In front of a windowless, soot-blackened brick wall on a snowy evening, a young girl wearing one shoe, a dress, and apron, tries to sell matches. She has no buyers. A cheeky lad comes by ...
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In this spectacular free adaptation of the popular theatre play "La Biche au Bois", the valiant Prince Bel-Azor pursues a baleful old witch to her impregnable castle, to save the beautiful young Princess Azurine.
Firefighters ring for help, and here comes the ladder cart; they hitch a horse to it. A second horse-drawn truck joins the first, and they head down the street to a house fire. Inside a man... See full summary »
The first moving shot, created by a stationary camera on a gondola in Panorama du Grand Canal vu d'un Bateau, was filmed by Alexandre Promio for Louis Lumiere. Filming Locations: Venice, Veneto, Italy. Release Date: 1896 (France).
A fairy godmother magically turns Cinderella's rags to a beautiful dress, and a pumpkin into a coach. Cinderella goes to the ball, where she meets the Prince - but will she remember to leave before the magic runs out?
In front of a windowless, soot-blackened brick wall on a snowy evening, a young girl wearing one shoe, a dress, and apron, tries to sell matches. She has no buyers. A cheeky lad comes by and steals her shoe, right off her foot. A lamplighter passes. She huddles by the wall, lighting a match from time to time, and through the brick she can see a series of visions: a roaring fireplace, a table with a roasted turkey, a Christmas tree, a beckoning woman with a kindly face. As night passes, the child sleeps. Is there any rescue for her?Written by
I spent the better part of one night watching a bunch of 1 to 10 minute early short silent films (by this I mean the era of Lumiere and those of the next couple of decades), and I discovered a director I wasn't familiar with, James Williamson. He made a number of notable and clever 1 minute films (plus the 4 minute "Fire!" that speaks for itself), and often times it's simple set-ups or camera tricks ("The Big Swallow" is all about testing the extreme close up feature on the camera), but he wasn't really into showing metaphor or going into a character's consciousness. Little Match Seller is different, and it's one of those first, primary examples of how to use visual metaphor, to use the grammar of cinematic expression, in order to convey a message.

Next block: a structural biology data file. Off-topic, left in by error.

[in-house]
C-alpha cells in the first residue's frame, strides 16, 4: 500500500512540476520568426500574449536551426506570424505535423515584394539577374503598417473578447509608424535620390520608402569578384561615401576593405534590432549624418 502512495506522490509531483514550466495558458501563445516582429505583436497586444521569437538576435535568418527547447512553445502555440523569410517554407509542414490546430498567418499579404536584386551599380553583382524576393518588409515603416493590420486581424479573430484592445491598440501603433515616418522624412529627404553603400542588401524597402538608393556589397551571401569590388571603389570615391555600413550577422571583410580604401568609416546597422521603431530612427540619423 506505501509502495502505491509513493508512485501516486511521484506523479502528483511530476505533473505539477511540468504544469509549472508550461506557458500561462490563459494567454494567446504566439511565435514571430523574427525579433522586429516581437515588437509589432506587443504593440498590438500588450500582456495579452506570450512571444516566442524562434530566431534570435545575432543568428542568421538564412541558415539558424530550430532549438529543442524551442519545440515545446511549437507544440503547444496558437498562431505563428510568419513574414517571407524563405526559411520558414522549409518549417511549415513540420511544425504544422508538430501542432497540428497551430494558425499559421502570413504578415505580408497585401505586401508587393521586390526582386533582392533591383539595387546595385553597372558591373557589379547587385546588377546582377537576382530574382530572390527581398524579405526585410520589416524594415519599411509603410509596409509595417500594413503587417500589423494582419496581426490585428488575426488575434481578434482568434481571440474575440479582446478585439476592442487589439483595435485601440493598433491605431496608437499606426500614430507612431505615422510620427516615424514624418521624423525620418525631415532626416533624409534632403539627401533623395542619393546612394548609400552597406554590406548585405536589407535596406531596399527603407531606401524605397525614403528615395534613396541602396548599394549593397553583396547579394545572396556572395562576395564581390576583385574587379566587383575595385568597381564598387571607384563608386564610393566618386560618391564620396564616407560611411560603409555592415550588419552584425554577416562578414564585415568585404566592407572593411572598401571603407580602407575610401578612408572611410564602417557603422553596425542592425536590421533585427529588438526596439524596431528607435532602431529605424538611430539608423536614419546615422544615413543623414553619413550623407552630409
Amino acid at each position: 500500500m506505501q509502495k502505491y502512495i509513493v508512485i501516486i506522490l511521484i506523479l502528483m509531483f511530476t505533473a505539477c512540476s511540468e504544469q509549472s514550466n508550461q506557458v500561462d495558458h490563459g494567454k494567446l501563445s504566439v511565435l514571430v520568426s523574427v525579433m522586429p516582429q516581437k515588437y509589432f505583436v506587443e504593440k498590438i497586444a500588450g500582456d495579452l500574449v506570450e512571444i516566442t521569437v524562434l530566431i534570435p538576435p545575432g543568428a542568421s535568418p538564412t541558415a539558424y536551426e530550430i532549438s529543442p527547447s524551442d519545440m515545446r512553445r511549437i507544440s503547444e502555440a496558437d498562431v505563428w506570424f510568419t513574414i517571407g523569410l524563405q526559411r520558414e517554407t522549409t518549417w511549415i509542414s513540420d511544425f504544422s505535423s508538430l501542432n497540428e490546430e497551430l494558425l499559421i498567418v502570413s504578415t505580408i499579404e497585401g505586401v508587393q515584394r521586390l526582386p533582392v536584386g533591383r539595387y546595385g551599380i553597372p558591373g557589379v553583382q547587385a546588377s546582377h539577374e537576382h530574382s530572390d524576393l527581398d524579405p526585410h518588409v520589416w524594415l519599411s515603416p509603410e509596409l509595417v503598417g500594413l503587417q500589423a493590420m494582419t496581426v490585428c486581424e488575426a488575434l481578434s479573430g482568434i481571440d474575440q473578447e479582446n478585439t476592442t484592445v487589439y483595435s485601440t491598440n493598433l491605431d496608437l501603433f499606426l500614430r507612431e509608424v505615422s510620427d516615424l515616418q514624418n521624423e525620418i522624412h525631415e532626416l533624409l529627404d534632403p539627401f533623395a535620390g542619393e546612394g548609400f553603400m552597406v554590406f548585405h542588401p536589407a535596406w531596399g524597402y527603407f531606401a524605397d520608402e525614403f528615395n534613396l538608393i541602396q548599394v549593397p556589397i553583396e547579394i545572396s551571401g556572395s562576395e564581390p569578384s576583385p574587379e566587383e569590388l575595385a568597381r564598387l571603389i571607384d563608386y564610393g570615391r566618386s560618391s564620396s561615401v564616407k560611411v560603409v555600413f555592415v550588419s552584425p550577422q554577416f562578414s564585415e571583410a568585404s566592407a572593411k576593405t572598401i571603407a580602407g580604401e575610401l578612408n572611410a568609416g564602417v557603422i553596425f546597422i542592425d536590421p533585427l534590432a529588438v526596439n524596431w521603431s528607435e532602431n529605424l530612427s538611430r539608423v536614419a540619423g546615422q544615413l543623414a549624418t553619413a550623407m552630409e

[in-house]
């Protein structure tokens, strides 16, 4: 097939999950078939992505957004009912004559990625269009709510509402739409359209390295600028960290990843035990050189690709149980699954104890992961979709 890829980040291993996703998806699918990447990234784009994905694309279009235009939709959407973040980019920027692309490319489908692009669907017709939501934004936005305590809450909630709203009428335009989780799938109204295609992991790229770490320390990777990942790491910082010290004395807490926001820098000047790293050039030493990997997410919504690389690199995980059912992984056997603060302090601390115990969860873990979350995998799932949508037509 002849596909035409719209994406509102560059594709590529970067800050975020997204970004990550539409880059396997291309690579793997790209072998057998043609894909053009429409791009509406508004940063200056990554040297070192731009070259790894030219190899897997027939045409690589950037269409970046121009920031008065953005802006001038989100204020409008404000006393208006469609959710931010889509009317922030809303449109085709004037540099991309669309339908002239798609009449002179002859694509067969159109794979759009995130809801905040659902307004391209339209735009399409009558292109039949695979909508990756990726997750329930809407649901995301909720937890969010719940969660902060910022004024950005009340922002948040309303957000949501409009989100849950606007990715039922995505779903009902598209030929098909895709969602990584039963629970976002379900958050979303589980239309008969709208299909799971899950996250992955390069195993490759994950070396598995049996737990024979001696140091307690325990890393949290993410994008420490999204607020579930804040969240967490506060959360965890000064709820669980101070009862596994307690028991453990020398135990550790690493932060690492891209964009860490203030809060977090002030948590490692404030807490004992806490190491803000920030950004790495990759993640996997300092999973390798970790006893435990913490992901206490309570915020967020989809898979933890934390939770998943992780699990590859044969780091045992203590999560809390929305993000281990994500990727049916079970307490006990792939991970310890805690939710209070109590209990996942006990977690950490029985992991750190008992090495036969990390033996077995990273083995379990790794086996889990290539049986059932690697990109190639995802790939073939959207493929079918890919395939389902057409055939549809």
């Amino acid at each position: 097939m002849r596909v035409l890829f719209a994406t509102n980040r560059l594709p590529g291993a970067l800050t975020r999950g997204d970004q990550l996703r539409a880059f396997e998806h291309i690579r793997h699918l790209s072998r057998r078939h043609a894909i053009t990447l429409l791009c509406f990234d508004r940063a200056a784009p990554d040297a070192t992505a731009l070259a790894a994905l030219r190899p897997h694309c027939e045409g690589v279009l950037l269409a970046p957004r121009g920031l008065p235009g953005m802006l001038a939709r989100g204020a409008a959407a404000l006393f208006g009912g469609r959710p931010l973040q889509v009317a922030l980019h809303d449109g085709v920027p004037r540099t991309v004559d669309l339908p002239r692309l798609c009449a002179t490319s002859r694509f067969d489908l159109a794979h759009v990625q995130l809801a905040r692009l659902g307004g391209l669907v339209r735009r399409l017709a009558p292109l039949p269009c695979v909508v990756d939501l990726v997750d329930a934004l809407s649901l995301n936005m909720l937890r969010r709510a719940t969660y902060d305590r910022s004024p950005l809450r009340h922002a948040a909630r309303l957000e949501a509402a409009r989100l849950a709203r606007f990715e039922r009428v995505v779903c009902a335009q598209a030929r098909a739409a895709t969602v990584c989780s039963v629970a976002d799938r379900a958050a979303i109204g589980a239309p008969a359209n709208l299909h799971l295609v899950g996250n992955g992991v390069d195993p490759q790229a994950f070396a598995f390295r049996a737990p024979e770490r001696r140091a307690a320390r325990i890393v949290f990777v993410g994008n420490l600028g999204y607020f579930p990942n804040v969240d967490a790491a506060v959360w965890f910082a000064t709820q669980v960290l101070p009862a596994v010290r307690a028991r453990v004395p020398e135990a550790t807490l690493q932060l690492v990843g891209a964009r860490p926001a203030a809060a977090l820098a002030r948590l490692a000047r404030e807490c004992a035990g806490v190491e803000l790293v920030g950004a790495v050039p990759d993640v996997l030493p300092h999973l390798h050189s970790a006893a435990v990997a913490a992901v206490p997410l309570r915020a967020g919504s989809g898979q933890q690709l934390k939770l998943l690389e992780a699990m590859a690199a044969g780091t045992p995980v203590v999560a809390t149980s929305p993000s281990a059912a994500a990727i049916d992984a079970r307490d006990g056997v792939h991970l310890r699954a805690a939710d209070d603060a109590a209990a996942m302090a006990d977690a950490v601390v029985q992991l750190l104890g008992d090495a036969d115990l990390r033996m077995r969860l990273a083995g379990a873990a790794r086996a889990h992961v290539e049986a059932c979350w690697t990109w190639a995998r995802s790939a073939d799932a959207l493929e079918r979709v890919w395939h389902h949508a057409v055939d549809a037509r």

This may come as a shock but (gasp) sometimes poor people are very young and on their own and have no one to look out for them. In this scenario a little girl is by a giant closed door as it's snowing heavily all around her. But she doesn't despair too greatly since she has her matches and when she lights a match it makes a vision: she can see inside the house to how luxurious it is, how good the dinner looks at the table (boy that turkey!) and she even pictures someone nice and kind to comfort her. And then she dies.
What happens after this I won't say, you should just watch it, but suffice it to say in 3 minutes this director conveys more emotional resonance and reaches out for the audience's empathy better than some directors do today with feature-length productions. It may be a little much to see the religious connotation to it, but there's a purity to how it's all expressed that I couldn't resist. It treats humanity in a similar way to something like It's a Wonderful Life, so it makes sense where it winds up. And the technique that Williamson used here, showing us through a super-imposition on the door when a match is lit, makes the fantasy palpable, especially as it's a young person who has an infinite amount of hope.
This is an extraordinary piece of work for any era, and it shows how cinema can be more than simply documenting things as they actually are, and that even things such as composition - where the girl is sitting and standing matters, and how much space there is for the events to unfold matters too - and that keeping it all on one shot forces us to not look away. There's nothing you can really be distracted by if you're looking at suffering and, on the flip-side, hope in equal measure. Surely the director's best(?)
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